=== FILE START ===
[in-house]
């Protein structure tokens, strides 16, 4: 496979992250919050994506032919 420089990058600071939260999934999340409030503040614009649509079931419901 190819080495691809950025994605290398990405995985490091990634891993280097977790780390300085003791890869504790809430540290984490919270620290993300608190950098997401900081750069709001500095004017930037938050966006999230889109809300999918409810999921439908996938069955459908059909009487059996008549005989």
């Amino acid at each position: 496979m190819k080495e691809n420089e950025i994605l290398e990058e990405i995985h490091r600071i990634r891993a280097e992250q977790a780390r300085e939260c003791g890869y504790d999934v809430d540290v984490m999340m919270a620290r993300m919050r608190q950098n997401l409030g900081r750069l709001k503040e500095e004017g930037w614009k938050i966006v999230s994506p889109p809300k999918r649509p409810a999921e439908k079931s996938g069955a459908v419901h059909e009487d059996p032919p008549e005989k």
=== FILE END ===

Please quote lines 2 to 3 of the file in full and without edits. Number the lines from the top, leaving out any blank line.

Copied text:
């Protein structure tokens, strides 16, 4: 496979992250919050994506032919 420089990058600071939260999934999340409030503040614009649509079931419901 190819080495691809950025994605290398990405995985490091990634891993280097977790780390300085003791890869504790809430540290984490919270620290993300608190950098997401900081750069709001500095004017930037938050966006999230889109809300999918409810999921439908996938069955459908059909009487059996008549005989």
């Amino acid at each position: 496979m190819k080495e691809n420089e950025i994605l290398e990058e990405i995985h490091r600071i990634r891993a280097e992250q977790a780390r300085e939260c003791g890869y504790d999934v809430d540290v984490m999340m919270a620290r993300m919050r608190q950098n997401l409030g900081r750069l709001k503040e500095e004017g930037w614009k938050i966006v999230s994506p889109p809300k999918r649509p409810a999921e439908k079931s996938g069955a459908v419901h059909e009487d059996p032919p008549e005989k």